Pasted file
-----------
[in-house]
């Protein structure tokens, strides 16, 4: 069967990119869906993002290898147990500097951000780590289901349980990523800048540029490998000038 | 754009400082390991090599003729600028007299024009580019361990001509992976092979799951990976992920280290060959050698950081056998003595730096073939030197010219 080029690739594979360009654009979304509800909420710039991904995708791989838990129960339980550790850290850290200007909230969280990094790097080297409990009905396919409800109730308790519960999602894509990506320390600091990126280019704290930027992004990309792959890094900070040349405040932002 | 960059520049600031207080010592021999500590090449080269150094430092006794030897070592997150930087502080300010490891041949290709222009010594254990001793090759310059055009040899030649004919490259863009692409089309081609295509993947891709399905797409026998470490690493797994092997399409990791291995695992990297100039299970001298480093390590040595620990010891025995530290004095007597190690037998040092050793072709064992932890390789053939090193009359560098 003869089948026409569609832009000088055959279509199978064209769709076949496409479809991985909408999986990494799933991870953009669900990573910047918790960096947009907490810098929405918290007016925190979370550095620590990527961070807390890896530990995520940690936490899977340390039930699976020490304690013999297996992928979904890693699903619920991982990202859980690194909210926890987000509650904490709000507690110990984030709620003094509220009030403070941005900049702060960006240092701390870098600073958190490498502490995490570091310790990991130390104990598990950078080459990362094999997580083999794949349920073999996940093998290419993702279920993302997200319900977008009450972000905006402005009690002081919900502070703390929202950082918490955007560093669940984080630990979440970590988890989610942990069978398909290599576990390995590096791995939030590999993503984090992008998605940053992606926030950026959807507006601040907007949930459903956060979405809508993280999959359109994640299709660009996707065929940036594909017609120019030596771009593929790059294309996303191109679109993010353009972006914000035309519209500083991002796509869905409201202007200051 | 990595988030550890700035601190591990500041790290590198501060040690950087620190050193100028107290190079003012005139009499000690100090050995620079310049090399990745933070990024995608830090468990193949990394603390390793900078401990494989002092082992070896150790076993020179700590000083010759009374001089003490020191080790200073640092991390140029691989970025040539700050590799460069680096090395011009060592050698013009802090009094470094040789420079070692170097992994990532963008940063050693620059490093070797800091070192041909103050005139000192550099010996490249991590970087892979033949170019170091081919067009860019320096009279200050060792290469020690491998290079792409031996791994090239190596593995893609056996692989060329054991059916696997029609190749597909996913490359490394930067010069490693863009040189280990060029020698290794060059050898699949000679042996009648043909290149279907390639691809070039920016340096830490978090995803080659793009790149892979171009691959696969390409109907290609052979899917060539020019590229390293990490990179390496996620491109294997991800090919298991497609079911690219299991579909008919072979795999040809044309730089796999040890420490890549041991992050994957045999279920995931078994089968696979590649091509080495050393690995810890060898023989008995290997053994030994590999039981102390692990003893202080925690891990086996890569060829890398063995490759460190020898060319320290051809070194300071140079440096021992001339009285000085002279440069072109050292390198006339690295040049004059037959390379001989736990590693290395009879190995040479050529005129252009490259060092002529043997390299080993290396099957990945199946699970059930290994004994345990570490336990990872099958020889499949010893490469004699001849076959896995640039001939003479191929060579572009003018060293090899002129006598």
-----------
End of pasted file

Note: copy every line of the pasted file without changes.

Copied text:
[in-house]
């Protein structure tokens, strides 16, 4: 069967990119869906993002290898147990500097951000780590289901349980990523800048540029490998000038 | 754009400082390991090599003729600028007299024009580019361990001509992976092979799951990976992920280290060959050698950081056998003595730096073939030197010219 080029690739594979360009654009979304509800909420710039991904995708791989838990129960339980550790850290850290200007909230969280990094790097080297409990009905396919409800109730308790519960999602894509990506320390600091990126280019704290930027992004990309792959890094900070040349405040932002 | 960059520049600031207080010592021999500590090449080269150094430092006794030897070592997150930087502080300010490891041949290709222009010594254990001793090759310059055009040899030649004919490259863009692409089309081609295509993947891709399905797409026998470490690493797994092997399409990791291995695992990297100039299970001298480093390590040595620990010891025995530290004095007597190690037998040092050793072709064992932890390789053939090193009359560098 003869089948026409569609832009000088055959279509199978064209769709076949496409479809991985909408999986990494799933991870953009669900990573910047918790960096947009907490810098929405918290007016925190979370550095620590990527961070807390890896530990995520940690936490899977340390039930699976020490304690013999297996992928979904890693699903619920991982990202859980690194909210926890987000509650904490709000507690110990984030709620003094509220009030403070941005900049702060960006240092701390870098600073958190490498502490995490570091310790990991130390104990598990950078080459990362094999997580083999794949349920073999996940093998290419993702279920993302997200319900977008009450972000905006402005009690002081919900502070703390929202950082918490955007560093669940984080630990979440970590988890989610942990069978398909290599576990390995590096791995939030590999993503984090992008998605940053992606926030950026959807507006601040907007949930459903956060979405809508993280999959359109994640299709660009996707065929940036594909017609120019030596771009593929790059294309996303191109679109993010353009972006914000035309519209500083991002796509869905409201202007200051 | 990595988030550890700035601190591990500041790290590198501060040690950087620190050193100028107290190079003012005139009499000690100090050995620079310049090399990745933070990024995608830090468990193949990394603390390793900078401990494989002092082992070896150790076993020179700590000083010759009374001089003490020191080790200073640092991390140029691989970025040539700050590799460069680096090395011009060592050698013009802090009094470094040789420079070692170097992994990532963008940063050693620059490093070797800091070192041909103050005139000192550099010996490249991590970087892979033949170019170091081919067009860019320096009279200050060792290469020690491998290079792409031996791994090239190596593995893609056996692989060329054991059916696997029609190749597909996913490359490394930067010069490693863009040189280990060029020698290794060059050898699949000679042996009648043909290149279907390639691809070039920016340096830490978090995803080659793009790149892979171009691959696969390409109907290609052979899917060539020019590229390293990490990179390496996620491109294997991800090919298991497609079911690219299991579909008919072979795999040809044309730089796999040890420490890549041991992050994957045999279920995931078994089968696979590649091509080495050393690995810890060898023989008995290997053994030994590999039981102390692990003893202080925690891990086996890569060829890398063995490759460190020898060319320290051809070194300071140079440096021992001339009285000085002279440069072109050292390198006339690295040049004059037959390379001989736990590693290395009879190995040479050529005129252009490259060092002529043997390299080993290396099957990945199946699970059930290994004994345990570490336990990872099958020889499949010893490469004699001849076959896995640039001939003479191929060579572009003018060293090899002129006598």